4. I've just seen Ella Raines in 'Hail the Conquering Hero', so would be interested to see her in this too. Despite being critical, your review makes the film sound well worth seeing, and I will aim to do so. Enjoyed reading this, Aubyn!

    1. I still haven't seen Hail the Conquering Hero, although it's on my list. I would definitely say this movie is worth a look and if you're a fan of Raines, Siodmak, or just film noir in general, it's plenty of fun.

  5. The Phantom Lady works better on the page than it does on the screen, which isn't uncommon with Cornell Woolrich. The hat is a good example. In the book, it's described like this:

    "The unusual thing about her was the hat. It resembled a pumpkin, not only in shape and size, but in color. It was flaming orange, so vivid it almost hurt the eyes. It seemed to light up the whole bar, like a low-hanging garden party lantern. Stemming from the exact center of it was a long thin cockerel feather, sticking straight up like the antenna of an insect. Not one woman in a thousand would have braved that color. She not only did, she got away with it. She looked startling, but good, not funny. The rest of her was toned down, reticent in black, almost invisible against the beacon of a hat. Perhaps the thing was a symbol of some sort of liberation to her. Perhaps the mood that went with it was, "When I have this on, watch out for me. The sky's the limit!"

    In any event, I do love the film. It's a gorgeous film. One of the noir-est looking films ever. And Ella Raines is near and dear to my heart, in part because I've been told that I look like her (I wish!). This film has one of the best puns in film, too. The Phantom Lady of the title is named "Miss Terry." I love that. She's the very essence of a Maguffin.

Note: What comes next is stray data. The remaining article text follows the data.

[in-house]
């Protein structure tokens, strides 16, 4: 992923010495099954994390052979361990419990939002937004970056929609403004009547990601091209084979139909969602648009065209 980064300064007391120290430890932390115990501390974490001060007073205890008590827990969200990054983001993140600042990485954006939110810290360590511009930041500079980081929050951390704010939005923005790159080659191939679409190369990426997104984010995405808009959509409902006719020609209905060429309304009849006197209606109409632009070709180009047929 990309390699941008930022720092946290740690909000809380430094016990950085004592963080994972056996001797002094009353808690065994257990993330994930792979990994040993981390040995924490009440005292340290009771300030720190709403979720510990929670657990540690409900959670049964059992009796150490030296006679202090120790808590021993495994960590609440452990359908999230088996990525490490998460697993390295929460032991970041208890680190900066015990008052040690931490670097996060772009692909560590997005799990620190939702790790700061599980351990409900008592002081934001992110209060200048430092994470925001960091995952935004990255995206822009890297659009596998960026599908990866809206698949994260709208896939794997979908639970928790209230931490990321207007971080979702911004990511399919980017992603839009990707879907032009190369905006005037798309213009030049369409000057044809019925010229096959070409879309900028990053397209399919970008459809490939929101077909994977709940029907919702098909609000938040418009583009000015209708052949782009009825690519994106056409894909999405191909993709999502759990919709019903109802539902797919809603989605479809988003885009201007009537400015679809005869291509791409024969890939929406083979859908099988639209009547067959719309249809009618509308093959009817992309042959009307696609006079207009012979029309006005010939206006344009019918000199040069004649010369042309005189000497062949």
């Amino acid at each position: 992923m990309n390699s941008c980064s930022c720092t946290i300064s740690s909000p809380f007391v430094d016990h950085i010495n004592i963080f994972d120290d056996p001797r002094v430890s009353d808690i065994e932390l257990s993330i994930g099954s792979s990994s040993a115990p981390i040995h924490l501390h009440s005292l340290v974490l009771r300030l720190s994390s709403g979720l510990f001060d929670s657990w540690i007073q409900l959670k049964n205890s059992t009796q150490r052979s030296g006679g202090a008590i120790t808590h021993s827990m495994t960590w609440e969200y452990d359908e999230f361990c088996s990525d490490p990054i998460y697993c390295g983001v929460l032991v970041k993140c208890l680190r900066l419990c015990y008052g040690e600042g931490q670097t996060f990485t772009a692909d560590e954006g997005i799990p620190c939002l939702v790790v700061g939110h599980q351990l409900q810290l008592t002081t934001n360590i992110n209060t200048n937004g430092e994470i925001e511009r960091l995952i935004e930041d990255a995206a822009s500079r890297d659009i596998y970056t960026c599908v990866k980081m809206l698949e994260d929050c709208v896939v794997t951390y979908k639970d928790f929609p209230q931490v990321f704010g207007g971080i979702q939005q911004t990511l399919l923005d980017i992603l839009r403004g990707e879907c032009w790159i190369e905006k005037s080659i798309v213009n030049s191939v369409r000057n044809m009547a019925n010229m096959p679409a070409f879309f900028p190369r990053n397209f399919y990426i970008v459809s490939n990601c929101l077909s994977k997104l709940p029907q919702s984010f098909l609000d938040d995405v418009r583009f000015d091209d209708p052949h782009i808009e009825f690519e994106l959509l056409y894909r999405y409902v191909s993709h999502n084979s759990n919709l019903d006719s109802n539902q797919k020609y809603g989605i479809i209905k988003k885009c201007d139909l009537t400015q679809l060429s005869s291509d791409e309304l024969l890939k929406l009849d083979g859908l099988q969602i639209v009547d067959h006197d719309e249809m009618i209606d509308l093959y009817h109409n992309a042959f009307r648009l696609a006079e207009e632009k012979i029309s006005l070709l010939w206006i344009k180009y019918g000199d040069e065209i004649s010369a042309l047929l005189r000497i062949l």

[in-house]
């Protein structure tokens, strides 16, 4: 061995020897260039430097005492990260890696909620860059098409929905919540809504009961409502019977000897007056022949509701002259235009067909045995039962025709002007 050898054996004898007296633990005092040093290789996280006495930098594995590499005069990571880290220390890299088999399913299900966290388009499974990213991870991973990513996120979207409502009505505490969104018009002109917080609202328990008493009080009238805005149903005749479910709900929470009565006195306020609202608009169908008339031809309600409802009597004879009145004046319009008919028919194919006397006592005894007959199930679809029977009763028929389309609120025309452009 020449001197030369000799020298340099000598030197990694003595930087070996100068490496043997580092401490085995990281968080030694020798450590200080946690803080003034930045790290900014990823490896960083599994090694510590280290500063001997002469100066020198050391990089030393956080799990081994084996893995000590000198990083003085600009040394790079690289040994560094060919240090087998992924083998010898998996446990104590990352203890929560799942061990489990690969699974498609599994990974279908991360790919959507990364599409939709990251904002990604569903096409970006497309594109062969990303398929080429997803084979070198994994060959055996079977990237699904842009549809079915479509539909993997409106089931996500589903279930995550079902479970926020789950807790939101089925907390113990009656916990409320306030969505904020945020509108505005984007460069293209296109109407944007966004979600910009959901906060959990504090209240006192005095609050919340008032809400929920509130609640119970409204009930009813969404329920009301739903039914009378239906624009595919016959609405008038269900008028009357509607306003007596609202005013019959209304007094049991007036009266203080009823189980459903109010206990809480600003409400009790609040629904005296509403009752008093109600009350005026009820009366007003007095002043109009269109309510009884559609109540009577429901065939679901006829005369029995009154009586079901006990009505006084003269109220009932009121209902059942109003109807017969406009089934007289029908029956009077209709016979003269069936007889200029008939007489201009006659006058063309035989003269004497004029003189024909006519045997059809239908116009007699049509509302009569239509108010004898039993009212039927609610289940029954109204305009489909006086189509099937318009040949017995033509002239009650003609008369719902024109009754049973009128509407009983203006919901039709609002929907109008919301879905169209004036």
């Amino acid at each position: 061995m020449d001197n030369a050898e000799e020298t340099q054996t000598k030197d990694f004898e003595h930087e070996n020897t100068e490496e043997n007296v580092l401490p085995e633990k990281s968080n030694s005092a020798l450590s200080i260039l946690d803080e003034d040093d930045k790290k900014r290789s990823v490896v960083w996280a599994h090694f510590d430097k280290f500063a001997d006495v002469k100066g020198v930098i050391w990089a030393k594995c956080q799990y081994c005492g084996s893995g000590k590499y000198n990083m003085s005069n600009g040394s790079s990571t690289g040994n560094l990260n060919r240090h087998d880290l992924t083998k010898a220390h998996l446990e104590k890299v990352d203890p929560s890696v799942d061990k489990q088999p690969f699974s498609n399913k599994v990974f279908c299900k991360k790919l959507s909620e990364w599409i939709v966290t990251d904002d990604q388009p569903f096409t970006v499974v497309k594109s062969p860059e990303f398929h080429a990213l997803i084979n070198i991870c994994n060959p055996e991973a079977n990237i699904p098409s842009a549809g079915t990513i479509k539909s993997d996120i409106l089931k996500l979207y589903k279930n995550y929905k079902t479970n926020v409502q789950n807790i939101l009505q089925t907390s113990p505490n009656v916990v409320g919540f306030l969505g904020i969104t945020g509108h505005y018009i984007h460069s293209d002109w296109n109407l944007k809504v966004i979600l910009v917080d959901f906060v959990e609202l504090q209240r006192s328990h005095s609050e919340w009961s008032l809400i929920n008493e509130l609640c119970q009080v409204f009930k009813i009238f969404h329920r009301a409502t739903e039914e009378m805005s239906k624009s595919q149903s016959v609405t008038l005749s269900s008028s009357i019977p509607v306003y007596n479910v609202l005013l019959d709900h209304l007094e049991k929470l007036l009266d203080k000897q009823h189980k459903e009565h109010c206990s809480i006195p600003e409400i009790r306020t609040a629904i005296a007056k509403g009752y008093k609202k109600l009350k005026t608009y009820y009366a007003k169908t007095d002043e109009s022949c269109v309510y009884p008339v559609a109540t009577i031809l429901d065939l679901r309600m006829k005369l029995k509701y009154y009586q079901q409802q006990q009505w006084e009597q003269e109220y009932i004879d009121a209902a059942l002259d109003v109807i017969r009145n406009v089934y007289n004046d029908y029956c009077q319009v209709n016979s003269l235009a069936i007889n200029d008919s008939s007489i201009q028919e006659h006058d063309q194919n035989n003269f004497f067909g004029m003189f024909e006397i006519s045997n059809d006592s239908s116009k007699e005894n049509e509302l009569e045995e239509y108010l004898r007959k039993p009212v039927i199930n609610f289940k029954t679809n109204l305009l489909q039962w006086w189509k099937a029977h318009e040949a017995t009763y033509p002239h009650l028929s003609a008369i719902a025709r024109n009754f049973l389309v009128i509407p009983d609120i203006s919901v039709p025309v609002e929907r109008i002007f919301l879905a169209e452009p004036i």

1. If I'd known my Phantom Lady post would bring an esteemed Woolrich expert such as yourself to the table, I would have come better prepared. Your old posts on Woolrich got me interested enough to dig up some of his short stories which in turn got me interested in movie adaptations so it's like it all comes full circle. And yes, even if I did harp on the film's plot a little, it is absolutely lovely to the eyes. I really could have gone into the visual aspects more but if I had, it would be hard to stop. I just love Siodmak's images so much.

      Thanks for stopping by and treating us to that wonderful excerpt, Vulnavia. Now I want to see someone recreate Woolrich's pumpkin hat! Any hat designers out there?

    2. Aubyn, I've been a fan of Ella Raines since I first saw her in IMPACT with Brian Donlevy, and even though it it could use a little tweak or two at times, I feel that Raines is awesome in her bravura performance. She's the coolest noir gal in movies, for my money, because she's so resourceful and determined, and she makes a very convincing "hep kitten" when necessary! :-) For the recond, my dear late mom was a fashion model and milliner, and she could've given the "Phanton Lady" a run for her money! :-) BRAVA to you on a compelling post!

    3. I've been wanting to see Impact, so thanks for the recommendation. I've been kind of intrigued by Raines since watching The Strange Affair of Uncle Harry. In that one, it's very interesting to watch her contrasted against Geraldine Fitzgerald; Raines is sleek, modern, and cool, and Fitzgerald has this sweet, old-fashioned beauty mixed with a crazy, neurotic energy. Raines was unquestionably the good one in that movie but even then, she shades it just enough to make you wonder how much she loves Sanders.

      Your mom was a fashion model? And a hat designer? Wow, that's amazing. Any chance you have some pictures posted?

  6. Aubyn, now you have me wanting to check out THE STRANGE AFFAIR OF UNCLE HARRY, too! I'll send you a picture or two of my mom from her heyday over the weekend; I hope you'll enjoy it! And what the heck, as long as I've mentioned IMPACT, here's a link to it from a fairly recent Tales of the Easily Distracted:
    Thanks, Aubyn, and keep your superb posts coming! :-D

    1. Aubyn, since you asked so nicely, I've posted one of my favorite glamorous pictures of my dear late mom in one of her most fabulous chapaux! You can see it on either my Facebook page as "Dorian Kathleen Bartilucci Tenore-Bartilucci", and/or look for me on my blogpost, TALES OF THE EASILY DISTRACTED, of course! (I apologize in advance if I unwittingly made this too complicated! :-))